Sunday, May 06, 2007

What's in a name?

I've never been good at titles. They just don't come easy to me. Since I've only written a few novels, I haven't found out if practice really does make perfect. When my friend Marcus told me that he needed a new title for his second book, I wanted nothing more than to help him. I sat for few hours, brainstorming, flipping through pages of quotes, scrolling through books on Amazon, but nothing came. The fact is, I liked his original title, even if his publisher didn't, and it was hard for me to think of his book by any other name.

The other day, I had coffee with another writing friend and, as always, I asked him what he was reading. "That Harlan Coben book," he replied, "The Innocent? Innocence? I always forget the names of books!"

So it got me thinking. How important are titles? Publishers seem to think very. But what about readers? Personally, I have never bought a book or picked it off the shelves simply because it had a gripping title. In fact, I've bought quite a few books despite the title because of a review I read or a friend's recommendation. Is it just me? Is the title of a book a real deciding factor for most people?

In his blog, Marcus writes:

"Despite the lesson we're taught in childhood, people do judge books by their covers--and their titles. And why not? First impressions matter. And where a cover design assumes the reader is holding the book, and can flip it over to read blurbs and a summary, a title has to stand on its own. It has to be memorable and suggestive, with the right balance of poetry and punch..."

I agree that a good title resonates long after I read a review or hear it mentioned at a party. Titles like "Please Kill Me" or "Be Cool" draw you in immediately. Others, like "Positively Fifth Street" or "Hairstyles of the Damned" are suggestive, give you a flavor of the book before you even read the back cover. But do they truly make or break the sale? After all, I bought "Welcome to Temptation" and "Faking It" despite the pastel covers and suggestive titles (both excellent reads by the way).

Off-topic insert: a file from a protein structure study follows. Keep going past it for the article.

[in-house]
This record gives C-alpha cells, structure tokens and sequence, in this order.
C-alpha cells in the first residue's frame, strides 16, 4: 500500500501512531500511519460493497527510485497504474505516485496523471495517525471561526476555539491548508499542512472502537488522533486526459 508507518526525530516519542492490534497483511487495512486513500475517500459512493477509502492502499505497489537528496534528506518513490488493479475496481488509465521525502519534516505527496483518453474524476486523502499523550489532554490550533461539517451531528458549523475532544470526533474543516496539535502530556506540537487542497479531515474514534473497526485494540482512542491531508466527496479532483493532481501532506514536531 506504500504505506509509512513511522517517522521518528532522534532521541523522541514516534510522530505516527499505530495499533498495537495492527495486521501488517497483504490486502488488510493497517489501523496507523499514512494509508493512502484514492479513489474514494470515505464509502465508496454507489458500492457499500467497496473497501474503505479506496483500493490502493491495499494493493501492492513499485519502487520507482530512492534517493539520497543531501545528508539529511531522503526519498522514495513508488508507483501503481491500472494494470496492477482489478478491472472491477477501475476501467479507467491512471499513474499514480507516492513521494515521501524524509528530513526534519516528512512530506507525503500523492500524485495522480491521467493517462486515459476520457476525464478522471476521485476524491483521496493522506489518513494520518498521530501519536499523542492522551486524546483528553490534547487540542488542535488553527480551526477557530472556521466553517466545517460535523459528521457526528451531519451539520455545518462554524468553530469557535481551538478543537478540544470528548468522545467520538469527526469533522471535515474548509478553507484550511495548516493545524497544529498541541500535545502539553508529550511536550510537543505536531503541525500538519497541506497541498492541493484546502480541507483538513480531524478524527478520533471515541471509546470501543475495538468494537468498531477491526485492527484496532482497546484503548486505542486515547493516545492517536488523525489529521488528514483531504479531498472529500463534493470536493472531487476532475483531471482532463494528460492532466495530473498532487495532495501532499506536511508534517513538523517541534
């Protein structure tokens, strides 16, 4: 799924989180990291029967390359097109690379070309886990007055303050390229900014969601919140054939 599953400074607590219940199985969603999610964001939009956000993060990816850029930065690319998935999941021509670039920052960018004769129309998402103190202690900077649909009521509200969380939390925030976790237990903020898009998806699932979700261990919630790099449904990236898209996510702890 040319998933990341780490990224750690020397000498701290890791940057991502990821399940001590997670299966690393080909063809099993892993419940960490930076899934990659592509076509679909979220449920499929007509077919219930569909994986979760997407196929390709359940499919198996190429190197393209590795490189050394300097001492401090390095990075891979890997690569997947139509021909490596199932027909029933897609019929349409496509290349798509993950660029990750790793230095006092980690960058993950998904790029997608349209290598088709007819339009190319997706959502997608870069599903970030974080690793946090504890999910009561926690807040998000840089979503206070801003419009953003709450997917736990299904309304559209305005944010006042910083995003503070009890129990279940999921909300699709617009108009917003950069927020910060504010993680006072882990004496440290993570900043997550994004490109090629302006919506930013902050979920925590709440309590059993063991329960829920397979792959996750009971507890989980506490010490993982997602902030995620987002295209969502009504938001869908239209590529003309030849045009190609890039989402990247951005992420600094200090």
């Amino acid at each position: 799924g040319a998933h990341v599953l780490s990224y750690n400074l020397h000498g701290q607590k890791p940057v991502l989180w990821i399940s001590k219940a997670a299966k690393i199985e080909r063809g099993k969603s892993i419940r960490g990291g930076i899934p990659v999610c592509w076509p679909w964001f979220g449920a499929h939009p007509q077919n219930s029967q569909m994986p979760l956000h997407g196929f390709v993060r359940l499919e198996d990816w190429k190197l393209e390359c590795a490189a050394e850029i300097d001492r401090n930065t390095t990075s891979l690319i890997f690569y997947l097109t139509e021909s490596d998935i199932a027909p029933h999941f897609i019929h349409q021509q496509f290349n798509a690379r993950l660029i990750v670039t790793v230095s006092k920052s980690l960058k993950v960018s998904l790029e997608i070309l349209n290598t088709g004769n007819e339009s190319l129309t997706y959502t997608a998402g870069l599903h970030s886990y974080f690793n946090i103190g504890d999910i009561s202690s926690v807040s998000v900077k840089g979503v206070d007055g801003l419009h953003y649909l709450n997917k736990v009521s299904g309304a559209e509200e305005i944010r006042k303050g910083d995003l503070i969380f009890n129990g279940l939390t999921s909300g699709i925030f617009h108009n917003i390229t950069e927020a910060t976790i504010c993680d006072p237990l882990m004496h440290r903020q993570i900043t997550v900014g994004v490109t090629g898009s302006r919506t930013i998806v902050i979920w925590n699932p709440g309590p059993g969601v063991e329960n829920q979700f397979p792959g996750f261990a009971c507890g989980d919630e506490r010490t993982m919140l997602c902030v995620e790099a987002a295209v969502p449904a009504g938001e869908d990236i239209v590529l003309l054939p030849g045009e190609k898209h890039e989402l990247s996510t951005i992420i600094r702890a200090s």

The conclusion I seem to be drawing is that while a bad title doesn't necessarily break a book, a good title can certainly make it, so why not spend time developing the best title possible? And there must be something to it if publishers and booksellers are so concerned about it. However, for newbie novelists such as myself, the top priority should be writing the best book possible. Don't spend so much time dreaming up the most perfect, poetic, resonating title. After all, isn't the publisher going to want to change it anyway?

I'd love to hear people's opinions on this. Are there books out there that you bought just because of the title? Do you even remember titles? When it comes to book buying, what's in a name?


Rob said...

For me, a bad title carries more weight than a good one. That is, I have been turned off by both books and movies because of a silly or misleading title more times than I've been turned on by a punchy/poetic one.

However, there are plenty of great books with mediocre, forgettable titles. The Innocent (Harlen Coben's book) is a good example. In fact, many "THE _________" titles are bland as hell, but they're usually safe. Coming up with a good title is a risk, because poetry in three words or less is damned hard, and too often they sound more like the tear-stained sonnets of a heart-broken seventh grader.

Quinn said...

I hate coming up with titles, too. I always pick a working title and promise myself I'll think of a better one, and inevitably that working title becomes the actual title after my new ideas get progressively and embarassingly worse.

I think titles ultimately don't mean a lot to a book, though. In fact, the more famous the book, the less anyone ever thinks of the title when they talk about it. Think of Moby Dick, The Great Gatsby, Wuthering Heights, Great Expectations...then think of what these titles actually refer to. Chances are you don't think of that meaning when you refer to the book; you just remember the way it sounds.

Of course, Snakes on a Plane was proof that a title can be all you need for a brief pop-culture phenomenon. That and Samuel L. Jackson.